10. A workable business model:
Remember in 1999 when it seemed as if no one cared whether a company's business plan made sense? Contrast that to today, when a sizable number of the analysts who follow
have already gotten out in front of the company's Jan. 22 earnings announcement by saying, in essence, "The question isn't what Amazon reports this quarter, but whether or not this company has a viable long-term business model."
I don't think we're yet at the point at which Peter Lynch-style investors won't buy stocks in companies they don't understand. But it is important to realize that business-model questions hang over entire sectors and many companies, keeping a damper on any positive reaction to a particular quarterly earnings report.
Finding the Edge
Now here's a name that fits this market checklist closely enough to give the stock a style and sector edge:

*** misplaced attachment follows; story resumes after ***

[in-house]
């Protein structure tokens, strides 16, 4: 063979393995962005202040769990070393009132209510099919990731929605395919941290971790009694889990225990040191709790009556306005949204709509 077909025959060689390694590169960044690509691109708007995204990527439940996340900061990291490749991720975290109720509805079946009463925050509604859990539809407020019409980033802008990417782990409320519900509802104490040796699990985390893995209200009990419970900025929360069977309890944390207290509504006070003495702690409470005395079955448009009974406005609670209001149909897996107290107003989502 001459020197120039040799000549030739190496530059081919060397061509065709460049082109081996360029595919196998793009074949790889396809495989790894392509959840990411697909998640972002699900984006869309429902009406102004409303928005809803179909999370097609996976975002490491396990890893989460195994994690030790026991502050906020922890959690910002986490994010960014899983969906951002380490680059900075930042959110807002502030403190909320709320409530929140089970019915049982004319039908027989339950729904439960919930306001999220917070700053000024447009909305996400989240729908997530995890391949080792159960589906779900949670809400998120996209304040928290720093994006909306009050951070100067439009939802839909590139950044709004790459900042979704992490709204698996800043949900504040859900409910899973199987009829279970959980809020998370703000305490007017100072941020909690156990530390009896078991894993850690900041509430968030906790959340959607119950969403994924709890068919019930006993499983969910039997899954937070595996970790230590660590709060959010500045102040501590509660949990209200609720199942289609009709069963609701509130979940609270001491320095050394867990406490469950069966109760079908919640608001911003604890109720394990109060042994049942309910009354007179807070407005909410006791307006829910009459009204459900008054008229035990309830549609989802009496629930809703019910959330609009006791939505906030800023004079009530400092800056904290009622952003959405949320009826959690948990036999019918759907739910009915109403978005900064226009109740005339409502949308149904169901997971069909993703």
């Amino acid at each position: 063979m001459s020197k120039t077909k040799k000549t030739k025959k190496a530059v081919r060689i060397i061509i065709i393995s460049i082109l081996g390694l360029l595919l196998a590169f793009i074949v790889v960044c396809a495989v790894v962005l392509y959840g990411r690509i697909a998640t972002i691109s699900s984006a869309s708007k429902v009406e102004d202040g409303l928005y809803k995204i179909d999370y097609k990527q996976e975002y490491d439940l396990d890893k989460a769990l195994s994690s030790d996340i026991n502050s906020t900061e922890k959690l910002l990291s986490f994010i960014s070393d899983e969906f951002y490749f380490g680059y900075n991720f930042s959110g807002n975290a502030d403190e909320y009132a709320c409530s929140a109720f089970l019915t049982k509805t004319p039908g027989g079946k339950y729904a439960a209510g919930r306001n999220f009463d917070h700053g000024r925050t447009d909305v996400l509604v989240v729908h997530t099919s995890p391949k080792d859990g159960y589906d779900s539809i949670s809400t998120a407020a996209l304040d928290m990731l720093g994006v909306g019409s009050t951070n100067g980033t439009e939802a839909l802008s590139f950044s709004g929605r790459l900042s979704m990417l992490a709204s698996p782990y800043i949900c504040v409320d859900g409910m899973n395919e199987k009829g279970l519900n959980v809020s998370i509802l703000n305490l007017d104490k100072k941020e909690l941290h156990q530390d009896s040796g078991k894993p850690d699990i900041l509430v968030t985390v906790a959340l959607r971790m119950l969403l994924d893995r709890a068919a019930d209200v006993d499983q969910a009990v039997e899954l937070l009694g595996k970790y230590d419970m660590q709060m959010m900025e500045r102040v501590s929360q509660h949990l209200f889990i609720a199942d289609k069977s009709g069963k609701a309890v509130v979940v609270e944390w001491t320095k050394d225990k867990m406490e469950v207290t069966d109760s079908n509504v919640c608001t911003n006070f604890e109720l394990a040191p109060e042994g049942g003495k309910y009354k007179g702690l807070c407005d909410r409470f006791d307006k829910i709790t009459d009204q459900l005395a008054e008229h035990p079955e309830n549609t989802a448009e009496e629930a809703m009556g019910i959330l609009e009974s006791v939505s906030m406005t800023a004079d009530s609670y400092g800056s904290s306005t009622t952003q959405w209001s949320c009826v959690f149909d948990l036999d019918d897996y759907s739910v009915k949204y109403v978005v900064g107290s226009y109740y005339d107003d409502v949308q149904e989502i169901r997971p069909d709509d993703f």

American Express has suffered a double whammy for the past year. First, with the stock market in bear market mode, the company has seen assets under management drop at its core financial advisory business. And the decline in travel after the Sept. 11 terrorist attacks did nothing to help the company's core travel business either. The final straw for investors came when the company disclosed huge losses in its portfolio of junk bonds.
But these problems also create opportunity for investors because the financial and travel sectors are on the mend. At just 20 times projected 2002 earnings per share, the stock is reasonably valued and has shown good momentum in recent weeks with a climbing relative strength and a push in the past few days that finally took the stock over its 200-day moving average. The quantifiable risk here is represented by rising default rates in the company's credit card business -- again, nothing that an economic recovery won't fix. I'm adding the stock to Jubak's Picks with a target price of $52 a share by December 2002.
Some items on this checklist may strike you as common sense. That's especially likely if you're a disciplined growth-at-a-reasonable-price investor because that pretty much sums up my view of which style will work best in 2002.
Jim Jubak appears Wednesdays on CNBCs "Business Center" at 6 p.m. EST. At the time of publication, he owned or controlled shares in the following equities mentioned in this column: Dell Computer